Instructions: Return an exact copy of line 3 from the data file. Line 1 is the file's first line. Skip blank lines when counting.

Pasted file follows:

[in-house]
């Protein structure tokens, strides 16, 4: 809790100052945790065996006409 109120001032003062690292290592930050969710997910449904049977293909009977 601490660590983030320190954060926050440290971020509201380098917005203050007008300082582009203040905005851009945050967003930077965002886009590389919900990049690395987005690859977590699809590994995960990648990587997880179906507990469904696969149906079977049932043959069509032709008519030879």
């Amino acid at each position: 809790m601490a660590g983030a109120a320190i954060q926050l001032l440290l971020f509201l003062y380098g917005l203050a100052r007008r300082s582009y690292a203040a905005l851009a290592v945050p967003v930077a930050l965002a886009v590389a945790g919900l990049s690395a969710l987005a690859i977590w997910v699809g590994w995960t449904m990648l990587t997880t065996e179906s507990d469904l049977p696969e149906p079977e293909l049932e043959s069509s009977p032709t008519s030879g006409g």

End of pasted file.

């Amino acid at each position: 809790m601490a660590g983030a109120a320190i954060q926050l001032l440290l971020f509201l003062y380098g917005l203050a100052r007008r300082s582009y690292a203040a905005l851009a290592v945050p967003v930077a930050l965002a886009v590389a945790g919900l990049s690395a969710l987005a690859i977590w997910v699809g590994w995960t449904m990648l990587t997880t065996e179906s507990d469904l049977p696969e149906p079977e293909l049932e043959s069509s009977p032709t008519s030879g006409g």